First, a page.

Writing Exercise – the rondelet

by | December 6, 2014 | Writing Exercise | 14 comments

 by Ashley Lister

 The rondelet is a French form of poetry consisting of seven
lines.  The rhyme scheme is: A b A a b b
A, where each capital A is a refrain line with four syllables, and every other
line contains eight syllables. To illustrate:

Your cheeks are red

As though you’ve guessed my idea

Your cheeks are red

And there you lay across my bed

Holding up your cheeky rear

Shivering with shame-thrilled fear 

Your cheeks are red

I have to admit I’m a huge fan of the rondelet’s form.  Refrains are always a fun device in poetry,
making your reader/audience reconsider a sentiment from a different perspective,
or reiterating a point so that the weight of its importance can be
stressed.  The simple rhyme and metrical
pattern make it an easy form to use at the start of any writing session, just
to help limber up writing muscles.  Here’s

It’s Christmas time 

A time when couples get to screw 

It’s Christmas time

And whilst I’m writing you this rhyme

I trust you know this much is true

I just can’t wait to be with you

It’s Christmas time

As always, I look forward to seeing your poetry in the
comments box below. 

Ashley Lister

Ashley Lister is a UK author responsible for more than two-dozen erotic novels written under a variety of pseudonyms. His most recent work, a non-fiction book recounting the exploits of UK swingers, is his second title published under his own name: Swingers: Female Confidential by Ashley Lister (Virgin Books; ISBN: 0753513439) Ashley’s non-fiction has appeared in a variety of magazines, including Forum, Chapter & Verse and The International Journal of Erotica. Nexus, Chimera and Silver Moon have published his full-length fiction, with shorter stories appearing in anthologies edited by Maxim Jakubowski, Rachel Kramer Bussel and Mitzi Szereto. He is very proud to be a regular contributor to ERWA.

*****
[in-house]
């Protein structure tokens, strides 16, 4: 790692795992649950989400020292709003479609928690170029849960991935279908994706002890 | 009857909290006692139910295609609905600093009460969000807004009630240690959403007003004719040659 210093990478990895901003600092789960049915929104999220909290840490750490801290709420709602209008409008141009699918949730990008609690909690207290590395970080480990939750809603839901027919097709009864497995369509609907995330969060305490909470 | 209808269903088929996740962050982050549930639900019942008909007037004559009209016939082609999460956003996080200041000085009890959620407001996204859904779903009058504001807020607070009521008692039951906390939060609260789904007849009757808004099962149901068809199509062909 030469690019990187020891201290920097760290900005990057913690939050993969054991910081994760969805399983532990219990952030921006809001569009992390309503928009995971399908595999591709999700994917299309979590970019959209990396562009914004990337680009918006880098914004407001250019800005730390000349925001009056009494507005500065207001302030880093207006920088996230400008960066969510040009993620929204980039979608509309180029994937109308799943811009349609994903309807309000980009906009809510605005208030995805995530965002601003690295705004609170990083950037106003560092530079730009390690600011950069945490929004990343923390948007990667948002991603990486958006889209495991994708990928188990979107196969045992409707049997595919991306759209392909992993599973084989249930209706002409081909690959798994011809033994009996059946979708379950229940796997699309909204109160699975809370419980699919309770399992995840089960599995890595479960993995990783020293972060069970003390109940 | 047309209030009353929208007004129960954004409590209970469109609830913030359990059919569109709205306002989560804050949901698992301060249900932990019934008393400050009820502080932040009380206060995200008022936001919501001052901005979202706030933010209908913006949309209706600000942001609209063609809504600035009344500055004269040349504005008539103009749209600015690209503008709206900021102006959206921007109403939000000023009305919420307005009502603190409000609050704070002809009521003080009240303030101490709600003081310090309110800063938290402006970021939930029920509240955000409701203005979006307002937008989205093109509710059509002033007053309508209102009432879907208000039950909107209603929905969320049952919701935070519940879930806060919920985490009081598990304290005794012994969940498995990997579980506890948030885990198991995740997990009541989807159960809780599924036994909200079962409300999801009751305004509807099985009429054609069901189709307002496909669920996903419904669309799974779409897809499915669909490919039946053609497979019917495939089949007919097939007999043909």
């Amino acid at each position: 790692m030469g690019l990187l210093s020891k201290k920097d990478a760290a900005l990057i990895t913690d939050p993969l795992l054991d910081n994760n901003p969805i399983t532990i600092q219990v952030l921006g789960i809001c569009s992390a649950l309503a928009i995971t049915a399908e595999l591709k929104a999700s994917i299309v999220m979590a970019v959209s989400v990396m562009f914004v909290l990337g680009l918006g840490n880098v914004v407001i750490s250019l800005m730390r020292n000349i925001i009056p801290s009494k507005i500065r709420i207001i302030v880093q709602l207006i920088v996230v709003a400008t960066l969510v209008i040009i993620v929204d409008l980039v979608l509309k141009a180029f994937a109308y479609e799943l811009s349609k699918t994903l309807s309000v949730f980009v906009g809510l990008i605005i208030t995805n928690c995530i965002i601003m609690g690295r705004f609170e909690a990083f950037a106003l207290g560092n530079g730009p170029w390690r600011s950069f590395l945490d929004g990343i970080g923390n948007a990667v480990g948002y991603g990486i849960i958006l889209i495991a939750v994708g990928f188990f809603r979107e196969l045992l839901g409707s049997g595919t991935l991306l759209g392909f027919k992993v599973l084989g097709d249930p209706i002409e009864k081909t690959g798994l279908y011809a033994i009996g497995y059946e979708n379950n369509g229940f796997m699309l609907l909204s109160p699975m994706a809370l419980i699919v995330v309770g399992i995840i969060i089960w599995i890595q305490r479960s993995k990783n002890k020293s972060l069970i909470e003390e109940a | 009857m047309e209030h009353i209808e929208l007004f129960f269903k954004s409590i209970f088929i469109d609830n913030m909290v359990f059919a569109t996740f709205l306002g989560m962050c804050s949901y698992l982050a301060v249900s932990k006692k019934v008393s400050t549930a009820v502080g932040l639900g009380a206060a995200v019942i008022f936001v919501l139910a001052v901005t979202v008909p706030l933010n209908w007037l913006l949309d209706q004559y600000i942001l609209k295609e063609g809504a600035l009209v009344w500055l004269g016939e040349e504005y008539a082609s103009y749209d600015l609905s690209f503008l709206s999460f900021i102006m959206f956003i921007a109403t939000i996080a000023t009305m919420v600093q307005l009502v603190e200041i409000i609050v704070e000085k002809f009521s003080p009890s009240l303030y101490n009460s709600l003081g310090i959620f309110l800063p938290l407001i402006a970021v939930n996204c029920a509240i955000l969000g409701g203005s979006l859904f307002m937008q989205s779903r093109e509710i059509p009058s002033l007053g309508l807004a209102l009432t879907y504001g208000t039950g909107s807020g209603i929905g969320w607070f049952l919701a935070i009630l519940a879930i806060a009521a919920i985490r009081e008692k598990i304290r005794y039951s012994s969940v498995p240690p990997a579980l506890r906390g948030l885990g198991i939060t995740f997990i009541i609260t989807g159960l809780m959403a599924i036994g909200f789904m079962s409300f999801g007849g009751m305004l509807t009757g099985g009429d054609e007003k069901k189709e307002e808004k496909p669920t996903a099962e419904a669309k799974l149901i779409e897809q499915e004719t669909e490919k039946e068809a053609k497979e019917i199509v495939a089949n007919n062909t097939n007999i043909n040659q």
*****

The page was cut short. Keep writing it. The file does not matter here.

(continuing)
1. Lisabet Sarai

    Hi, Ashley,

    In your first example, I can't get 8 syllables out of "As though you've guessed my idea" – unless you pronounce "guessed" as two syllables?

  2. Lisabet Sarai

    (Rondelet. 12 Dec 2014)

    By Lisabet Sarai

    The light returns,
    this season of renewing ties.
    The light returns.
    The ropes wind tight, the candle burns
    bright arabesques between my thighs.
    You knot the silk across my eyes;
    the light returns.

    • Rachel Green

      Holy crap, I love this one. Beautiful images

    • Lisabet Sarai

      Thank you, Rachel! Praise from an amazing poet like you is precious.

  3. Ashley Lister

    Lisabet – love Solstice. It's a wonderful blend of the spiritual and the sensual (which are themes that fit so well with your writing). 'bright arabesques between my thighs' is a clever use of words that brings this to life.

    As for my poem: I pronounce 'idea' as three syllables: EYE-DEE-AHH, is that where the confusion was arising?

  4. Lisabet Sarai

    Thanks, Ashley. Your exercises inspire me.

    "Idea" has three syllables? I guess that solves the problem ;^)

  5. Rachel Green

    catching your breath
    my mouth over yours as you cry
    catching your breath
    fifteen heartbeats closer to death
    a tap of your hand to untie
    then weeping and sobbing, you sigh
    catching your breath

    • Lisabet Sarai

      Rachel! I was about to say that this was breath-taking… then I kicked myself….

      Amazing poem.

      I like the brevity of this form very much.

    • Rachel Green

      Thanks Lisabet

  6. Ashley Lister

    Rachel – love this one. The refrain is hypnotic and then content is v powerful.

    Can't wait to read more of your poetry in 2015 🙂

  7. Rachel Green

    Thanks, Ashley. The form was harder than I expected!

  8. Lisabet Sarai

    Interesting observation. We're doing flash fiction this fortnight over at the Grip. I used to find flashers agonizingly difficult. However, I think that this practice with brief and strongly structured poetic forms has made writing flash fiction much easier for me.

    Thanks, Ashley!

  9. Jean Roberta

    Marvelous little gems, Ashley, Lisabet, and Rachel. Fairly short, repetitive poems suit the intentise, transitory nature of sensual experience.

  10. Ashley Lister

    Jean – thank you. 🙂

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